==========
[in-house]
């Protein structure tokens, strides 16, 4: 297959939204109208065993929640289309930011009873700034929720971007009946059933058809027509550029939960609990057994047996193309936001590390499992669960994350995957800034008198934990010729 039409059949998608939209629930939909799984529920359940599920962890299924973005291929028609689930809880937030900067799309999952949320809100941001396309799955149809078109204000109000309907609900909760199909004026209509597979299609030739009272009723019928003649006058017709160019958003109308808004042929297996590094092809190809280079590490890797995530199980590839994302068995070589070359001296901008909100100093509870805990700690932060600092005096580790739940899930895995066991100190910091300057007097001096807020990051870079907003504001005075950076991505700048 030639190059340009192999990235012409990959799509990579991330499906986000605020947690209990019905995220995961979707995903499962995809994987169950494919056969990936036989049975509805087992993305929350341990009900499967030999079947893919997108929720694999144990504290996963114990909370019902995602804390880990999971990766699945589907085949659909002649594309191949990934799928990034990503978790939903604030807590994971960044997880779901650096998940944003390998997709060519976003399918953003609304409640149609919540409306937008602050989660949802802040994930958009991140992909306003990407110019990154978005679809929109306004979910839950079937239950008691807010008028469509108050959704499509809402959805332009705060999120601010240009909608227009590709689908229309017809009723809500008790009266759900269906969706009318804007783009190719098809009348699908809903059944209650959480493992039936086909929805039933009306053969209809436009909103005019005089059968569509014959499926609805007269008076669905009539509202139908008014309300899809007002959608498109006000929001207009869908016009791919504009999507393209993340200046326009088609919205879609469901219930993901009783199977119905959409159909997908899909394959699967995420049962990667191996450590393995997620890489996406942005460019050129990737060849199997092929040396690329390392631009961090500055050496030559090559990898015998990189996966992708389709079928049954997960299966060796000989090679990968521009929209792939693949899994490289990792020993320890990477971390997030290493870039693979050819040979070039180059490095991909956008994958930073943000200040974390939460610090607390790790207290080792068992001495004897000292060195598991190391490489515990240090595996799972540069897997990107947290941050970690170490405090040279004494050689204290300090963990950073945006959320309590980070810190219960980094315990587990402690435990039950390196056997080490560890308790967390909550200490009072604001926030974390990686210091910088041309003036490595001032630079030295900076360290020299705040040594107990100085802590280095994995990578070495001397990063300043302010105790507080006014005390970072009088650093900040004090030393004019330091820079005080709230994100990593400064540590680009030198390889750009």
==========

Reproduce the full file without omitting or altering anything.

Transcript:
[in-house]
């Protein structure tokens, strides 16, 4: 297959939204109208065993929640289309930011009873700034929720971007009946059933058809027509550029939960609990057994047996193309936001590390499992669960994350995957800034008198934990010729 039409059949998608939209629930939909799984529920359940599920962890299924973005291929028609689930809880937030900067799309999952949320809100941001396309799955149809078109204000109000309907609900909760199909004026209509597979299609030739009272009723019928003649006058017709160019958003109308808004042929297996590094092809190809280079590490890797995530199980590839994302068995070589070359001296901008909100100093509870805990700690932060600092005096580790739940899930895995066991100190910091300057007097001096807020990051870079907003504001005075950076991505700048 030639190059340009192999990235012409990959799509990579991330499906986000605020947690209990019905995220995961979707995903499962995809994987169950494919056969990936036989049975509805087992993305929350341990009900499967030999079947893919997108929720694999144990504290996963114990909370019902995602804390880990999971990766699945589907085949659909002649594309191949990934799928990034990503978790939903604030807590994971960044997880779901650096998940944003390998997709060519976003399918953003609304409640149609919540409306937008602050989660949802802040994930958009991140992909306003990407110019990154978005679809929109306004979910839950079937239950008691807010008028469509108050959704499509809402959805332009705060999120601010240009909608227009590709689908229309017809009723809500008790009266759900269906969706009318804007783009190719098809009348699908809903059944209650959480493992039936086909929805039933009306053969209809436009909103005019005089059968569509014959499926609805007269008076669905009539509202139908008014309300899809007002959608498109006000929001207009869908016009791919504009999507393209993340200046326009088609919205879609469901219930993901009783199977119905959409159909997908899909394959699967995420049962990667191996450590393995997620890489996406942005460019050129990737060849199997092929040396690329390392631009961090500055050496030559090559990898015998990189996966992708389709079928049954997960299966060796000989090679990968521009929209792939693949899994490289990792020993320890990477971390997030290493870039693979050819040979070039180059490095991909956008994958930073943000200040974390939460610090607390790790207290080792068992001495004897000292060195598991190391490489515990240090595996799972540069897997990107947290941050970690170490405090040279004494050689204290300090963990950073945006959320309590980070810190219960980094315990587990402690435990039950390196056997080490560890308790967390909550200490009072604001926030974390990686210091910088041309003036490595001032630079030295900076360290020299705040040594107990100085802590280095994995990578070495001397990063300043302010105790507080006014005390970072009088650093900040004090030393004019330091820079005080709230994100990593400064540590680009030198390889750009």